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Twitter’s Developing a New ‘Reply Filter’ Option to Give Users More Control Over Their Tweet Experience

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Twitter’s Developing a New ‘Reply Filter’ Option to Give Users More Control Over Their Tweet Experience

It’s no secret that Twitter can be a cruel and unforgiving platform for those that tweet the wrong thing – whatever that may be. Some use this to advantage, with many media personalities and politicians now posting divisive comments as a means to boost their own presence, and remain top of mind. But for others, the tweet backlash can get overwhelming fast, which is why Twitter has been working to provide more ways for users to control their in-app experience, and limit negative interactions where possible.

And it could be close to releasing another new element on this front.

As you can see in this example, posted by app researcher Jane Manchun Wong, Twitter’s currently developing a new ‘Reply filter’ option, which would enable users to reduce their exposure to tweets that include ‘potentially harmful or offensive language’ as identified by Twitter’s detection systems.

As noted in the description, the filter would only stop you from seeing those replies, so others would still be able to view all responses to your tweets. But it could be another way to avoid unwanted attention in the app, which may make it a more enjoyable experience for those who’ve simply had enough of random accounts pushing junk responses their way.

The system would presumably utilize the same detection algorithms as Twitter’s offensive reply warnings, which it re-launched in February last year, after shelving the project during the 2020 US Election.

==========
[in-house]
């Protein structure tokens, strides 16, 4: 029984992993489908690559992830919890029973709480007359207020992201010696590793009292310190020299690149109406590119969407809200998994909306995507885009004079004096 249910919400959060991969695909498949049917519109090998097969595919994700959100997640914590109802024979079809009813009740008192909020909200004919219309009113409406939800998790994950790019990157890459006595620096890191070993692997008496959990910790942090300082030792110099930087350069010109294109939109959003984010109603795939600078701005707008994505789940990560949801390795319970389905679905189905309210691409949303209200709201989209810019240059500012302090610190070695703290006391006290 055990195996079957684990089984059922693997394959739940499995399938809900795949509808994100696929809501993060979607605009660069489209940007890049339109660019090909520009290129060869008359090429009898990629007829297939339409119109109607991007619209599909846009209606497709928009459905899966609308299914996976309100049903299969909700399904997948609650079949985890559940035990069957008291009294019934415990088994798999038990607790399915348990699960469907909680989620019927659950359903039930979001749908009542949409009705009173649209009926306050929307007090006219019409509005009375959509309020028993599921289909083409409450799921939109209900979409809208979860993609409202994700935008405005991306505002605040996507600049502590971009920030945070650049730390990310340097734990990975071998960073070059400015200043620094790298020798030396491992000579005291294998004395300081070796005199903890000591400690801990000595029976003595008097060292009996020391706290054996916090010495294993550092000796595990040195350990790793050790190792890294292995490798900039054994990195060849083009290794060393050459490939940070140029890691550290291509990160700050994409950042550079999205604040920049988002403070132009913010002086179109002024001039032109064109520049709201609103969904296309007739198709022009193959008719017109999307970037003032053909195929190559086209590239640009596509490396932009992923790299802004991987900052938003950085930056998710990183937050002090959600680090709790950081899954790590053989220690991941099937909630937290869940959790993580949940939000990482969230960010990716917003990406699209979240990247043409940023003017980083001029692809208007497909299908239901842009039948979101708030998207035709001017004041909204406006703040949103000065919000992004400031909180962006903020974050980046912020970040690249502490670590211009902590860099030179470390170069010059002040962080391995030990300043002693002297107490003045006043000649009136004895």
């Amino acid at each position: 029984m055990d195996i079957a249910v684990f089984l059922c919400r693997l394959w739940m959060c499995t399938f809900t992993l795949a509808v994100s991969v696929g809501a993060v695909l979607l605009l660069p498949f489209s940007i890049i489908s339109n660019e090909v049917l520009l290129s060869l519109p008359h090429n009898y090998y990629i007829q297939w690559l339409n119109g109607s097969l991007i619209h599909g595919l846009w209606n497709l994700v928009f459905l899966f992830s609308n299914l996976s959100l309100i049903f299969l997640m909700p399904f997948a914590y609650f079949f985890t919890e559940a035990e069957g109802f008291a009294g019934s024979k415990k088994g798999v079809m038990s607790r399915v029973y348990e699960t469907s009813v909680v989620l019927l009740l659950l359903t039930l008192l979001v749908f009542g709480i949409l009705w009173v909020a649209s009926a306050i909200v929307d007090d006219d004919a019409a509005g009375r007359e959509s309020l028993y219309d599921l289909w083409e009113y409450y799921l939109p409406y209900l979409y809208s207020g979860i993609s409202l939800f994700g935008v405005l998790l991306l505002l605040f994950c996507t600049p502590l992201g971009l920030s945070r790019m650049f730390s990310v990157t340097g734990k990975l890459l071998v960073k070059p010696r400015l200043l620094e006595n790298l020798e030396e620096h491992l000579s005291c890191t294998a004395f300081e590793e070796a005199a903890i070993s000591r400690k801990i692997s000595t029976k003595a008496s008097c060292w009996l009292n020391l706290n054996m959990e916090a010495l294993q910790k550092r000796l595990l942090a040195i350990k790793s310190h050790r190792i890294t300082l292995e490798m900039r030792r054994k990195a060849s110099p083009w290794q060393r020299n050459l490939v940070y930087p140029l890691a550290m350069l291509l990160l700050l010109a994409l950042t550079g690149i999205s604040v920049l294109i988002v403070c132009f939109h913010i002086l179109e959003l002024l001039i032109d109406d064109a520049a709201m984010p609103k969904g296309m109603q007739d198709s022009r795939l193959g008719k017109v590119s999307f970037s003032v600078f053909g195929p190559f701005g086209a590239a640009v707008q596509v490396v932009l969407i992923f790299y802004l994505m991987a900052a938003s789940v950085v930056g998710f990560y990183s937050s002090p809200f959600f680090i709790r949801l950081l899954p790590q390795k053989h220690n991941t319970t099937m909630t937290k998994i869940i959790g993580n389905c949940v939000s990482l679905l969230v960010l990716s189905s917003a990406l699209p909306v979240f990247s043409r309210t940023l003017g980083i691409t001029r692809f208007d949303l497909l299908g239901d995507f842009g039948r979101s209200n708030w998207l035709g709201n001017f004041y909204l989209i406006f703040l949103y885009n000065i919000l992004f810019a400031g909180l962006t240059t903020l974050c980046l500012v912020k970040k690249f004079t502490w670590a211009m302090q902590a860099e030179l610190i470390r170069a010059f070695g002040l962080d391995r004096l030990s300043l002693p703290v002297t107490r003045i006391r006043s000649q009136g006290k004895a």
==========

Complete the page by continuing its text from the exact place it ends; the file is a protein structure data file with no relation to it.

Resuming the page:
Twitter warning prompt

Twitter says that these prompts have proven effective, with users opting to change or delete their replies in 30% of cases where these alerts were shown.

That suggests that many Twitter users don’t intentionally seek to offend or upset others with their responses, with even a simple pop-up like this having a potentially significant effect on platform discourse, and improving engagement via tweet.

Of course, that also means that 70% of people didn’t agree with Twitter’s automated assessment of their comments, and/or are not concerned about offending people. Which rings true – as noted, Twitter can still be a pretty unrelenting platform for those in the spotlight (actor Tom Holland recently announced that he’s taking a break from the app due to it beingvery detrimental to my mental state’). But still, a 30% reduction in potential tweet toxicity is significant, and this new option, which would likely utilize the same identifiers and algorithms, could add to that in another way.

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As such, it’s, at the least, a worthy experiment from Twitter, providing even more ways for users to control their in-app experience.

There’s no word on an official release as yet, but based on the latest examples posted by Wong, it looks as though could be coming soon.



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Twitter Tests New Tweet View Count Display to Better Highlight Content Reach

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Elon Musk Launches Hostile Takeover Bid for Twitter

Not entirely sure about this.

Today, Twitter has launched a public test of a new ‘Views’ count on some users’ tweets, which displays the total number of times that each of your tweets was seen in the app.